Tue | Dec 12, 2017

Church's role in natural disasters

Published:Monday | October 9, 2017 | 12:00 AM

THE EDITOR, Sir:

In the wake of the recent spate of hurricanes that have wreaked havoc in the Caribbean and the United States, and earthquakes that have ravaged Mexico, questions have been raised regarding the reasons for these occurrences and who or what is to be blamed.

From a Christian perspective, natural disasters are part of the created order moving towards ultimate fulfilment, and as they occur, they have the capacity to bring out the best and the worst in us. In light of this, there are some lessons to be learnt urgently, the first of which is the importance of collective responsibility in seeking to build a just society.

A just society is one in which all citizens have access to resources and services, which will minimise their vulnerability to the adverse consequences of natural disasters. Special consideration should, therefore, be given to those who are most in need. Policymakers must act decisively to ensure that the protection of the environment is a matter of priority in all developmental and related issues. Citizens should share responsibility in the protection and management of the environment, for example, by ensuring proper disposal of their waste rather than dumping garbage in gullies and drains.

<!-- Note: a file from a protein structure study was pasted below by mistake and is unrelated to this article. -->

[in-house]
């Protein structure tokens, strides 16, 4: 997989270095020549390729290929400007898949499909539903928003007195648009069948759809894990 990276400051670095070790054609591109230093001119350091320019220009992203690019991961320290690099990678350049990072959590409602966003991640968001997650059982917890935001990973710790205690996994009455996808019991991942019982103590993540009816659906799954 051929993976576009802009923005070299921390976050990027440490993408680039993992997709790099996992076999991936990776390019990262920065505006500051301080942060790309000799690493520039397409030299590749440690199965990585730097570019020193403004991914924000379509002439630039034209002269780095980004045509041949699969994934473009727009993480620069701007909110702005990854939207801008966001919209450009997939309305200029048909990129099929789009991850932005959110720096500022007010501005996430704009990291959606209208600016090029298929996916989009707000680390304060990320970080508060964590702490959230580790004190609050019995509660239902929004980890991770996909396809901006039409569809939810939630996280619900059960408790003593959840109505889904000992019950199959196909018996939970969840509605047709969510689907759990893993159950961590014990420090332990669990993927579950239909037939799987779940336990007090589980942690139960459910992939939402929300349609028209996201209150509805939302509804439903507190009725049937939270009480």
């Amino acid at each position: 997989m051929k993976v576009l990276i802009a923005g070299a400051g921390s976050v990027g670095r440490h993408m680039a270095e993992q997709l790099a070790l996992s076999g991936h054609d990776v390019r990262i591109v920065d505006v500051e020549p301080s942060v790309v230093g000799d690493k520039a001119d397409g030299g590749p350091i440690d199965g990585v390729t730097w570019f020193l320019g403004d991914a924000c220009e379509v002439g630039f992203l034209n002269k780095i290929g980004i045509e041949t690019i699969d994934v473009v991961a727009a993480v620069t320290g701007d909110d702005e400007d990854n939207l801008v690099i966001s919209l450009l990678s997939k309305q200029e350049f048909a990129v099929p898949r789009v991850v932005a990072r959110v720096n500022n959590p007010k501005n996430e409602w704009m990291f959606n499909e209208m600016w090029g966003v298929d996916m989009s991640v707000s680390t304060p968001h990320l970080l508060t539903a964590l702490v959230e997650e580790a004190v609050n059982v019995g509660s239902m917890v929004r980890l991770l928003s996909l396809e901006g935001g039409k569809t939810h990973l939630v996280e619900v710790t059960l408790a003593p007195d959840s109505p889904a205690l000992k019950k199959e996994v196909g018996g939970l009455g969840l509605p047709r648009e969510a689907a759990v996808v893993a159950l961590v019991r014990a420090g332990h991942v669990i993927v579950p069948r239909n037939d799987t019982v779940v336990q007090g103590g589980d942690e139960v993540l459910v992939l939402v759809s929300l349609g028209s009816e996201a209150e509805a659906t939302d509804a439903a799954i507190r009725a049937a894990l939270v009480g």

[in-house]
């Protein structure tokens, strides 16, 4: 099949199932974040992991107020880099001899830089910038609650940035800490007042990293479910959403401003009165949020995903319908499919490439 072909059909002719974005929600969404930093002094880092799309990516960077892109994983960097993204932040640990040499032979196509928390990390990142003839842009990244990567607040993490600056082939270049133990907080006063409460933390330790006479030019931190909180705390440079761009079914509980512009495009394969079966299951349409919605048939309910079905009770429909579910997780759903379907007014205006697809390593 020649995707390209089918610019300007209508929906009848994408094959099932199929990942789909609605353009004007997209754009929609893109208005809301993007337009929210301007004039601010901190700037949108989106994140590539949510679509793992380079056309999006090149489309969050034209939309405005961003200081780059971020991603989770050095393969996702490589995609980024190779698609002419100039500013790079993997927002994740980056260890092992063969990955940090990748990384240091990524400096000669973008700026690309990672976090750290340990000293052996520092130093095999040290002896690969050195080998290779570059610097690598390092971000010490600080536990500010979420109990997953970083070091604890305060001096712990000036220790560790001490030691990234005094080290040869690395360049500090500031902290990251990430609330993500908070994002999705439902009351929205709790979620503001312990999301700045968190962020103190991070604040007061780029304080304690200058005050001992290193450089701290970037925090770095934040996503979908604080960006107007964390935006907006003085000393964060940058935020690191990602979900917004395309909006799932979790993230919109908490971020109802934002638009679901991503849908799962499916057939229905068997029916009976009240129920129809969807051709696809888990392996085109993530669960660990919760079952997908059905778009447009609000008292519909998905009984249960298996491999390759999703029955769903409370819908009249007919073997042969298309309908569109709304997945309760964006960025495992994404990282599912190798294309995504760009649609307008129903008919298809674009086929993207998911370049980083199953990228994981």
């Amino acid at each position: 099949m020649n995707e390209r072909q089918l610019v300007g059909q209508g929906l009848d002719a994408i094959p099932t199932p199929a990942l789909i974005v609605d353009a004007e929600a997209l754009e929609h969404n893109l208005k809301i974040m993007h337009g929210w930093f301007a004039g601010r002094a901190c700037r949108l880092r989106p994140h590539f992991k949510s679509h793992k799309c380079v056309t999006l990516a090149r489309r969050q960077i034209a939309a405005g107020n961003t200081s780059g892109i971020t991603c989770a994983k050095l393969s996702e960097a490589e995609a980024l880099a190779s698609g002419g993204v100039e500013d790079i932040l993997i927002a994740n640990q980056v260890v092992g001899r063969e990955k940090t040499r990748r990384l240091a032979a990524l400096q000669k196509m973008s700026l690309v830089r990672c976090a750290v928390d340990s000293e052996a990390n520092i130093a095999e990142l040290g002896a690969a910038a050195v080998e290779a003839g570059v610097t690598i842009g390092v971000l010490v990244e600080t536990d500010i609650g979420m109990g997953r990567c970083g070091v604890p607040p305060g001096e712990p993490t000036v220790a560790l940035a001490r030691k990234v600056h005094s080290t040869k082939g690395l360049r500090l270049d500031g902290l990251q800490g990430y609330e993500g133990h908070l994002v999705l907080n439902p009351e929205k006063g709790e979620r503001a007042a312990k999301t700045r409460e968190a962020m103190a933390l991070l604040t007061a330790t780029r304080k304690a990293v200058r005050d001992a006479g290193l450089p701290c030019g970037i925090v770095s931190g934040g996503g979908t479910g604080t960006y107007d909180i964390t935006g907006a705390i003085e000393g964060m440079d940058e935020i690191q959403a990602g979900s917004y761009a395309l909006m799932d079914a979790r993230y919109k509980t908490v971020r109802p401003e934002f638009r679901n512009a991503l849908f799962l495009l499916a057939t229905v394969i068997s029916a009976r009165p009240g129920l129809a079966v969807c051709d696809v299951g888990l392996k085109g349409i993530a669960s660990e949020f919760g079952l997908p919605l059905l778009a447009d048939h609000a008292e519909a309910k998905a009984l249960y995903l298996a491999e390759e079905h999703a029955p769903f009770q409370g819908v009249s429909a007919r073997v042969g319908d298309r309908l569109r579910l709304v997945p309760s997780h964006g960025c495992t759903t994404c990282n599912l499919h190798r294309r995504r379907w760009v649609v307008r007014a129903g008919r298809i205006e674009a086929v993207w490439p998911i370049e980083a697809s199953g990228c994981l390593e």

When people act irresponsibly, the consequences can be dire. Canon Garth Minott pointed out in a recent sermon that citizens ought not to expose themselves, or be exposed, to danger unnecessarily. This underscores the point that we often seek to cast blame when disaster strikes, at times even accusing God, when we ought to point fingers at ourselves instead, for not having been proactive in preventing disaster, rather than having to look for resources to repair and rebuild.

Natural disasters also teach us that we need one another, and that together we are stronger.

At the same time, adversity can be a test of the kinds of human beings we are in terms of our faith and our character, and a reminder that we can draw strength from the Almighty. Through God's graciousness, we can trust that all our needs can be met.

Meanwhile, those among us who are able, must pool our resources to help reduce the anxiety that victims of disaster face, and ensure that what is collected reaches those in need. We should not allow administrative and bureaucratic obstructions to prevent these resources from getting to their intended destinations.

PUBLIC THEOLOGY FORUM

Ecumenical group of ministers/theologians